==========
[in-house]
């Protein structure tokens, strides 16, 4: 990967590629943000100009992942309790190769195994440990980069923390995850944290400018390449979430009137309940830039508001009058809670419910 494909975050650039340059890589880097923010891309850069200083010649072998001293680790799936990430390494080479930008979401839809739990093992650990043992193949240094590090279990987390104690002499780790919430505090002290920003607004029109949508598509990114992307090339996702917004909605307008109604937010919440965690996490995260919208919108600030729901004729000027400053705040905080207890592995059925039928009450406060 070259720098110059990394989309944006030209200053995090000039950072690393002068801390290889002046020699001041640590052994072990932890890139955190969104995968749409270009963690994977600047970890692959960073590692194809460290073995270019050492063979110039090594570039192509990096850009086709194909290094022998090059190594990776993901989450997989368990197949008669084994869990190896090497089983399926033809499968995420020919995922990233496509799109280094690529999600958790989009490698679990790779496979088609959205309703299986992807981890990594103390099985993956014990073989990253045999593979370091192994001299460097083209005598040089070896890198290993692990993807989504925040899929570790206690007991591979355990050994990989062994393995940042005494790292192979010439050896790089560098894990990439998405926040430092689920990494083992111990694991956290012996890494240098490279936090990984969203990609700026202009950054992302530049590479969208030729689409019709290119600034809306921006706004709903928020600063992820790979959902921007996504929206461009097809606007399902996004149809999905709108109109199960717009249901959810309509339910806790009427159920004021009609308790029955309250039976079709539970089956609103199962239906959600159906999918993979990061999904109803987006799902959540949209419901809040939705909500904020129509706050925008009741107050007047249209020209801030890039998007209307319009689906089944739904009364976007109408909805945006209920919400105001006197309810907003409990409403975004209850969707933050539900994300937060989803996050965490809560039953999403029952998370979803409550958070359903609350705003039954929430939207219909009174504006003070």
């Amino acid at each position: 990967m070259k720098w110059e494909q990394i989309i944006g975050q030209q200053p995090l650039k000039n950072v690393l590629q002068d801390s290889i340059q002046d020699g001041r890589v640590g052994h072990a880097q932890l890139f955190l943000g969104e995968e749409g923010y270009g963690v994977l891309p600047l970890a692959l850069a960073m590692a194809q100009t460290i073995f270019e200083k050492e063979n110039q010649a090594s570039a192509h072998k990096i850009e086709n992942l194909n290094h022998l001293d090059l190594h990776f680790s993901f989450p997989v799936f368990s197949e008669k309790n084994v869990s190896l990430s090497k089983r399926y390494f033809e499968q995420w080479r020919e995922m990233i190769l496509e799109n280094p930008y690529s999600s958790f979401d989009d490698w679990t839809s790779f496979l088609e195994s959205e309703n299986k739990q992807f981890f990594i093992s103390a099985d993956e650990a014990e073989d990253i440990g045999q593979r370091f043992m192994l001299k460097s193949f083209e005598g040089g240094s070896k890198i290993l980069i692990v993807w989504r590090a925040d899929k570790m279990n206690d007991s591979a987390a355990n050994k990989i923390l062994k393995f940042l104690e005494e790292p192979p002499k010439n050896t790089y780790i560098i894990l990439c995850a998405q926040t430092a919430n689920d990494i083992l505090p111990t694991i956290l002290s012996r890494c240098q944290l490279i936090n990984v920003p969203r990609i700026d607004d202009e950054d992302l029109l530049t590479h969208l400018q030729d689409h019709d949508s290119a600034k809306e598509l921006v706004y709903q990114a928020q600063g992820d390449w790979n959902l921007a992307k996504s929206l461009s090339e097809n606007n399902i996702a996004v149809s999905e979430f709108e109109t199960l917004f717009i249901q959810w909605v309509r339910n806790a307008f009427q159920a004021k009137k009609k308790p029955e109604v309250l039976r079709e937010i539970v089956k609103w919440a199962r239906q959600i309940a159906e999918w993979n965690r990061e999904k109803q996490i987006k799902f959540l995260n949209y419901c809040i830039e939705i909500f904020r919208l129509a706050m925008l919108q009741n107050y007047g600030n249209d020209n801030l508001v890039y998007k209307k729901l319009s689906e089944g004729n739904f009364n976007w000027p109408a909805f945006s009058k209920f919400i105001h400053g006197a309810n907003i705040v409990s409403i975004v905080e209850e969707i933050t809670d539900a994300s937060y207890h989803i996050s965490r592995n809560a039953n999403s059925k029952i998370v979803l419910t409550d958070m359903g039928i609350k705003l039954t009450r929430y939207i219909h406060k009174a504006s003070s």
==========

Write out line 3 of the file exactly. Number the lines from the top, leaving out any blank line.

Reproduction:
């Amino acid at each position: 990967m070259k720098w110059e494909q990394i989309i944006g975050q030209q200053p995090l650039k000039n950072v690393l590629q002068d801390s290889i340059q002046d020699g001041r890589v640590g052994h072990a880097q932890l890139f955190l943000g969104e995968e749409g923010y270009g963690v994977l891309p600047l970890a692959l850069a960073m590692a194809q100009t460290i073995f270019e200083k050492e063979n110039q010649a090594s570039a192509h072998k990096i850009e086709n992942l194909n290094h022998l001293d090059l190594h990776f680790s993901f989450p997989v799936f368990s197949e008669k309790n084994v869990s190896l990430s090497k089983r399926y390494f033809e499968q995420w080479r020919e995922m990233i190769l496509e799109n280094p930008y690529s999600s958790f979401d989009d490698w679990t839809s790779f496979l088609e195994s959205e309703n299986k739990q992807f981890f990594i093992s103390a099985d993956e650990a014990e073989d990253i440990g045999q593979r370091f043992m192994l001299k460097s193949f083209e005598g040089g240094s070896k890198i290993l980069i692990v993807w989504r590090a925040d899929k570790m279990n206690d007991s591979a987390a355990n050994k990989i923390l062994k393995f940042l104690e005494e790292p192979p002499k010439n050896t790089y780790i560098i894990l990439c995850a998405q926040t430092a919430n689920d990494i083992l505090p111990t694991i956290l002290s012996r890494c240098q944290l490279i936090n990984v920003p969203r990609i700026d607004d202009e950054d992302l029109l530049t590479h969208l400018q030729d689409h019709d949508s290119a600034k809306e598509l921006v706004y709903q990114a928020q600063g992820d390449w790979n959902l921007a992307k996504s929206l461009s090339e097809n606007n399902i996702a996004v149809s999905e979430f709108e109109t199960l917004f717009i249901q959810w909605v309509r339910n806790a307008f009427q159920a004021k009137k009609k308790p029955e109604v309250l039976r079709e937010i539970v089956k609103w919440a199962r239906q959600i309940a159906e999918w993979n965690r990061e999904k109803q996490i987006k799902f959540l995260n949209y419901c809040i830039e939705i909500f904020r919208l129509a706050m925008l919108q009741n107050y007047g600030n249209d020209n801030l508001v890039y998007k209307k729901l319009s689906e089944g004729n739904f009364n976007w000027p109408a909805f945006s009058k209920f919400i105001h400053g006197a309810n907003i705040v409990s409403i975004v905080e209850e969707i933050t809670d539900a994300s937060y207890h989803i996050s965490r592995n809560a039953n999403s059925k029952i998370v979803l419910t409550d958070m359903g039928i609350k705003l039954t009450r929430y939207i219909h406060k009174a504006s003070s």